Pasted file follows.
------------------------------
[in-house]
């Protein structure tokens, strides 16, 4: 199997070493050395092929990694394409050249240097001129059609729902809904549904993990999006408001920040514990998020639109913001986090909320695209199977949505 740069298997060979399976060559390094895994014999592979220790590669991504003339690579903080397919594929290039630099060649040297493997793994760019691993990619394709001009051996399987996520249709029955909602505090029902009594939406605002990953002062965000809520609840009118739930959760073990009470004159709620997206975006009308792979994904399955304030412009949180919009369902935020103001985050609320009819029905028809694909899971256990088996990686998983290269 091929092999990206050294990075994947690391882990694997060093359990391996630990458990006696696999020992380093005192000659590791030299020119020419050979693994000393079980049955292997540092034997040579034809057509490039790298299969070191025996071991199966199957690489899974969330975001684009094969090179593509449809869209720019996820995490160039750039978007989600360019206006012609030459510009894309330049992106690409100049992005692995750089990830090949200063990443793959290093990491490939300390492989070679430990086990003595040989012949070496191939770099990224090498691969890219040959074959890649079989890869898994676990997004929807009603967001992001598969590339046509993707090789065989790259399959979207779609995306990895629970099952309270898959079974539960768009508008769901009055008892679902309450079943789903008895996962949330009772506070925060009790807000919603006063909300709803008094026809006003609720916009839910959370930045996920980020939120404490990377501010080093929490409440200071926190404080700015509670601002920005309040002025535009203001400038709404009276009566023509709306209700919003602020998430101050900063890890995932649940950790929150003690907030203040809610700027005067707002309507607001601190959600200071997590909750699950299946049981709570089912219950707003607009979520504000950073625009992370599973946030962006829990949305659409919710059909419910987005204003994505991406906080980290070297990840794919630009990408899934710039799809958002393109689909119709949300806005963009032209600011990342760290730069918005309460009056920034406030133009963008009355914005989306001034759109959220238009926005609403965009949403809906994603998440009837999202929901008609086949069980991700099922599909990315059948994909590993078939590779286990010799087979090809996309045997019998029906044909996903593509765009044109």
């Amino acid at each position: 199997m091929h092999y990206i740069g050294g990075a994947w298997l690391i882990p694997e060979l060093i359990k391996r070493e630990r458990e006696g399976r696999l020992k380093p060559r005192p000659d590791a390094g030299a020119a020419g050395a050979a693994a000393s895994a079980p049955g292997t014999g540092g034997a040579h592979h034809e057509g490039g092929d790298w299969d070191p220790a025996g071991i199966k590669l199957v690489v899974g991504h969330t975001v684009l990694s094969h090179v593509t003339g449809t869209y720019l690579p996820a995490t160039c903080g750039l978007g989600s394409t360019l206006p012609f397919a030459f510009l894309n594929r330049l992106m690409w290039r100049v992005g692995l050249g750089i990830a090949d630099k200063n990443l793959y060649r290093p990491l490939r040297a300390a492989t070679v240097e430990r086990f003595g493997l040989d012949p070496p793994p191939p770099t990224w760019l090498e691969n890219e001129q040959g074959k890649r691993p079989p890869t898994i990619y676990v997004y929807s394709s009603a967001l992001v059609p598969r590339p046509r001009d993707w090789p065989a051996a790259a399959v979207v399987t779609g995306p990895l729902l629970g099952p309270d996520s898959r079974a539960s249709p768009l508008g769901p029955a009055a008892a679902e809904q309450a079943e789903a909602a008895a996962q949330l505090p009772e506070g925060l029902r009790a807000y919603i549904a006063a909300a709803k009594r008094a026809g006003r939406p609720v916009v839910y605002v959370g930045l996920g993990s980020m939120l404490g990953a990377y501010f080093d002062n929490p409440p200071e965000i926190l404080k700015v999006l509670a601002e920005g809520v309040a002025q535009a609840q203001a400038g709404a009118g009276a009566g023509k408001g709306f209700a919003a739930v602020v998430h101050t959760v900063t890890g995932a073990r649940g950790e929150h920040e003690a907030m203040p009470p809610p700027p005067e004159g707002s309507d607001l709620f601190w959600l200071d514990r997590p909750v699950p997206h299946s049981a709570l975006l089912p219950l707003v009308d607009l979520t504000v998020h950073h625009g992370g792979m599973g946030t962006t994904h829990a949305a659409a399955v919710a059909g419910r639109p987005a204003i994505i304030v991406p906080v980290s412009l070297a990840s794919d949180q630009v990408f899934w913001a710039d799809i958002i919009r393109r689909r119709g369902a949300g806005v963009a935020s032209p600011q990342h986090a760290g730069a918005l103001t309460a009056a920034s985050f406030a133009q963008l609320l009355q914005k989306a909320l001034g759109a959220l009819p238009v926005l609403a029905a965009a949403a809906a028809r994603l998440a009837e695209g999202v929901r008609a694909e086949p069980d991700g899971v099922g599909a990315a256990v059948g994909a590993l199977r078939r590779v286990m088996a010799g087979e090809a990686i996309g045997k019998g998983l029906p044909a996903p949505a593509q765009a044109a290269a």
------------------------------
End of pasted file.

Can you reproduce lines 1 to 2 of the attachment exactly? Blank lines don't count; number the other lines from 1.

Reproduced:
[in-house]
């Protein structure tokens, strides 16, 4: 199997070493050395092929990694394409050249240097001129059609729902809904549904993990999006408001920040514990998020639109913001986090909320695209199977949505 740069298997060979399976060559390094895994014999592979220790590669991504003339690579903080397919594929290039630099060649040297493997793994760019691993990619394709001009051996399987996520249709029955909602505090029902009594939406605002990953002062965000809520609840009118739930959760073990009470004159709620997206975006009308792979994904399955304030412009949180919009369902935020103001985050609320009819029905028809694909899971256990088996990686998983290269 091929092999990206050294990075994947690391882990694997060093359990391996630990458990006696696999020992380093005192000659590791030299020119020419050979693994000393079980049955292997540092034997040579034809057509490039790298299969070191025996071991199966199957690489899974969330975001684009094969090179593509449809869209720019996820995490160039750039978007989600360019206006012609030459510009894309330049992106690409100049992005692995750089990830090949200063990443793959290093990491490939300390492989070679430990086990003595040989012949070496191939770099990224090498691969890219040959074959890649079989890869898994676990997004929807009603967001992001598969590339046509993707090789065989790259399959979207779609995306990895629970099952309270898959079974539960768009508008769901009055008892679902309450079943789903008895996962949330009772506070925060009790807000919603006063909300709803008094026809006003609720916009839910959370930045996920980020939120404490990377501010080093929490409440200071926190404080700015509670601002920005309040002025535009203001400038709404009276009566023509709306209700919003602020998430101050900063890890995932649940950790929150003690907030203040809610700027005067707002309507607001601190959600200071997590909750699950299946049981709570089912219950707003607009979520504000950073625009992370599973946030962006829990949305659409919710059909419910987005204003994505991406906080980290070297990840794919630009990408899934710039799809958002393109689909119709949300806005963009032209600011990342760290730069918005309460009056920034406030133009963008009355914005989306001034759109959220238009926005609403965009949403809906994603998440009837999202929901008609086949069980991700099922599909990315059948994909590993078939590779286990010799087979090809996309045997019998029906044909996903593509765009044109």